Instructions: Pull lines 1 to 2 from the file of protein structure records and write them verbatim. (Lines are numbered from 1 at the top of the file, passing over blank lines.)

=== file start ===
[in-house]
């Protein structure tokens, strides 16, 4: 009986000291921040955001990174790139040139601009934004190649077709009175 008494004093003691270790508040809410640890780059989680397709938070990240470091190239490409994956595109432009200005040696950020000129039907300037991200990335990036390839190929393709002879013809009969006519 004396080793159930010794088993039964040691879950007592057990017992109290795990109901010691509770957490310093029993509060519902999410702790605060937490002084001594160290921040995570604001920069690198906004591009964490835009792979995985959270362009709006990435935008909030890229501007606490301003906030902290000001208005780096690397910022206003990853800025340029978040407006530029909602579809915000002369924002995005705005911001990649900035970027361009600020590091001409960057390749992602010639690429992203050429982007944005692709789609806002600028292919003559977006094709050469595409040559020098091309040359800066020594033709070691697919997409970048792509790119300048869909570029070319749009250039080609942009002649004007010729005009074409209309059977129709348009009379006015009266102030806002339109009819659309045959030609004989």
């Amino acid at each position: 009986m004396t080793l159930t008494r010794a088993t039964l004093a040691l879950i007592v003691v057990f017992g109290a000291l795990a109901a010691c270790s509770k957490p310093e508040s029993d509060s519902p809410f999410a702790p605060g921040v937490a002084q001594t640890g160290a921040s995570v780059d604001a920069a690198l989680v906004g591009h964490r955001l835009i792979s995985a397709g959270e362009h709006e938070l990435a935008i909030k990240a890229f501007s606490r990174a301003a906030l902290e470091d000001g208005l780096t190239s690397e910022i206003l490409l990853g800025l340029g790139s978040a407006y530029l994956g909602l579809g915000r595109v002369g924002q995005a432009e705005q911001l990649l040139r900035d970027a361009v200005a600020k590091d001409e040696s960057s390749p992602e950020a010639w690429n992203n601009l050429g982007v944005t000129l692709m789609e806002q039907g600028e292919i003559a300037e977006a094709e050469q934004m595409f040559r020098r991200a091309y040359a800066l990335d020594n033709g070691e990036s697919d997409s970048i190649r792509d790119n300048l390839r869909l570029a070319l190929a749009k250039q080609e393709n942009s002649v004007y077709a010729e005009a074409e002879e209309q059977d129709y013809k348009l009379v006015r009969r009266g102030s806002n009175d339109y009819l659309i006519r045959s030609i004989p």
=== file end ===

[in-house]
């Protein structure tokens, strides 16, 4: 009986000291921040955001990174790139040139601009934004190649077709009175 008494004093003691270790508040809410640890780059989680397709938070990240470091190239490409994956595109432009200005040696950020000129039907300037991200990335990036390839190929393709002879013809009969006519 004396080793159930010794088993039964040691879950007592057990017992109290795990109901010691509770957490310093029993509060519902999410702790605060937490002084001594160290921040995570604001920069690198906004591009964490835009792979995985959270362009709006990435935008909030890229501007606490301003906030902290000001208005780096690397910022206003990853800025340029978040407006530029909602579809915000002369924002995005705005911001990649900035970027361009600020590091001409960057390749992602010639690429992203050429982007944005692709789609806002600028292919003559977006094709050469595409040559020098091309040359800066020594033709070691697919997409970048792509790119300048869909570029070319749009250039080609942009002649004007010729005009074409209309059977129709348009009379006015009266102030806002339109009819659309045959030609004989």